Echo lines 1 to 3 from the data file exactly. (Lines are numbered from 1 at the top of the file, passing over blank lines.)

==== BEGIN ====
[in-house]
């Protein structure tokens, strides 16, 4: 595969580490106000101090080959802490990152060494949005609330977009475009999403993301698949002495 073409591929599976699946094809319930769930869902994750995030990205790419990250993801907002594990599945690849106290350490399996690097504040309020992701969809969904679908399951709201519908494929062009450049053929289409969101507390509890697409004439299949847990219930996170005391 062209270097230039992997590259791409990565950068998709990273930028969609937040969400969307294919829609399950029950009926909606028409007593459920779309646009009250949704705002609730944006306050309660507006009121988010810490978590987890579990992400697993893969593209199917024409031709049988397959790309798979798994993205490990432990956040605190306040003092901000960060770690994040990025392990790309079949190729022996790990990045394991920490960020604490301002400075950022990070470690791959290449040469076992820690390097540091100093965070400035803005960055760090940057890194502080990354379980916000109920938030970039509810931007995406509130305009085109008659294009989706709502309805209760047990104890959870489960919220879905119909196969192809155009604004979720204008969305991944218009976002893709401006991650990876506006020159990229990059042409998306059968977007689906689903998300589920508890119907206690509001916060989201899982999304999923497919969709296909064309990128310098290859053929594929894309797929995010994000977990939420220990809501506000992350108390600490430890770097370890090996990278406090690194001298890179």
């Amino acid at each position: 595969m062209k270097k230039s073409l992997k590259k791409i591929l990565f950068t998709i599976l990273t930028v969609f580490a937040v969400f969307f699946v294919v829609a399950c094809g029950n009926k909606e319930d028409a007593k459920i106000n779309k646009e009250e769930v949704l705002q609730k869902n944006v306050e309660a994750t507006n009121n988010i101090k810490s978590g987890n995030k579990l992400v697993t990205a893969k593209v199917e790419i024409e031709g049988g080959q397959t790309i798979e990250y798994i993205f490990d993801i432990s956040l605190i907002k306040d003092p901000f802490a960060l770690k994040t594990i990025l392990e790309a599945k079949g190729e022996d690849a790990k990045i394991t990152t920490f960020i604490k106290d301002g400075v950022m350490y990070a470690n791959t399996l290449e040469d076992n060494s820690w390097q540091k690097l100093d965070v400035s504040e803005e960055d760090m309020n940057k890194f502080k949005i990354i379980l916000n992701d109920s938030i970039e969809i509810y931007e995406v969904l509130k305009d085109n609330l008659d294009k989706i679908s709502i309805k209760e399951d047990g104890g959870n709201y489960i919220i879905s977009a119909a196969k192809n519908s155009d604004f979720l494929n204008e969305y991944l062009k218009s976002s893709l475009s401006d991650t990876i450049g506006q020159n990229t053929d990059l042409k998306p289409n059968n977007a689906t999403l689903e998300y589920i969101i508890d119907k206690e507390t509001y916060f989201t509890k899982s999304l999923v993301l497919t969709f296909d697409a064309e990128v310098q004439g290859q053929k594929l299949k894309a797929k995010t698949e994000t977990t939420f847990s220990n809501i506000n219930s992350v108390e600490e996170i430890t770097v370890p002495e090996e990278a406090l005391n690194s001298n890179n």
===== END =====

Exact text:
[in-house]
């Protein structure tokens, strides 16, 4: 595969580490106000101090080959802490990152060494949005609330977009475009999403993301698949002495 073409591929599976699946094809319930769930869902994750995030990205790419990250993801907002594990599945690849106290350490399996690097504040309020992701969809969904679908399951709201519908494929062009450049053929289409969101507390509890697409004439299949847990219930996170005391 062209270097230039992997590259791409990565950068998709990273930028969609937040969400969307294919829609399950029950009926909606028409007593459920779309646009009250949704705002609730944006306050309660507006009121988010810490978590987890579990992400697993893969593209199917024409031709049988397959790309798979798994993205490990432990956040605190306040003092901000960060770690994040990025392990790309079949190729022996790990990045394991920490960020604490301002400075950022990070470690791959290449040469076992820690390097540091100093965070400035803005960055760090940057890194502080990354379980916000109920938030970039509810931007995406509130305009085109008659294009989706709502309805209760047990104890959870489960919220879905119909196969192809155009604004979720204008969305991944218009976002893709401006991650990876506006020159990229990059042409998306059968977007689906689903998300589920508890119907206690509001916060989201899982999304999923497919969709296909064309990128310098290859053929594929894309797929995010994000977990939420220990809501506000992350108390600490430890770097370890090996990278406090690194001298890179």
């Amino acid at each position: 595969m062209k270097k230039s073409l992997k590259k791409i591929l990565f950068t998709i599976l990273t930028v969609f580490a937040v969400f969307f699946v294919v829609a399950c094809g029950n009926k909606e319930d028409a007593k459920i106000n779309k646009e009250e769930v949704l705002q609730k869902n944006v306050e309660a994750t507006n009121n988010i101090k810490s978590g987890n995030k579990l992400v697993t990205a893969k593209v199917e790419i024409e031709g049988g080959q397959t790309i798979e990250y798994i993205f490990d993801i432990s956040l605190i907002k306040d003092p901000f802490a960060l770690k994040t594990i990025l392990e790309a599945k079949g190729e022996d690849a790990k990045i394991t990152t920490f960020i604490k106290d301002g400075v950022m350490y990070a470690n791959t399996l290449e040469d076992n060494s820690w390097q540091k690097l100093d965070v400035s504040e803005e960055d760090m309020n940057k890194f502080k949005i990354i379980l916000n992701d109920s938030i970039e969809i509810y931007e995406v969904l509130k305009d085109n609330l008659d294009k989706i679908s709502i309805k209760e399951d047990g104890g959870n709201y489960i919220i879905s977009a119909a196969k192809n519908s155009d604004f979720l494929n204008e969305y991944l062009k218009s976002s893709l475009s401006d991650t990876i450049g506006q020159n990229t053929d990059l042409k998306p289409n059968n977007a689906t999403l689903e998300y589920i969101i508890d119907k206690e507390t509001y916060f989201t509890k899982s999304l999923v993301l497919t969709f296909d697409a064309e990128v310098q004439g290859q053929k594929l299949k894309a797929k995010t698949e994000t977990t939420f847990s220990n809501i506000n219930s992350v108390e600490e996170i430890t770097v370890p002495e090996e990278a406090l005391n690194s001298n890179n």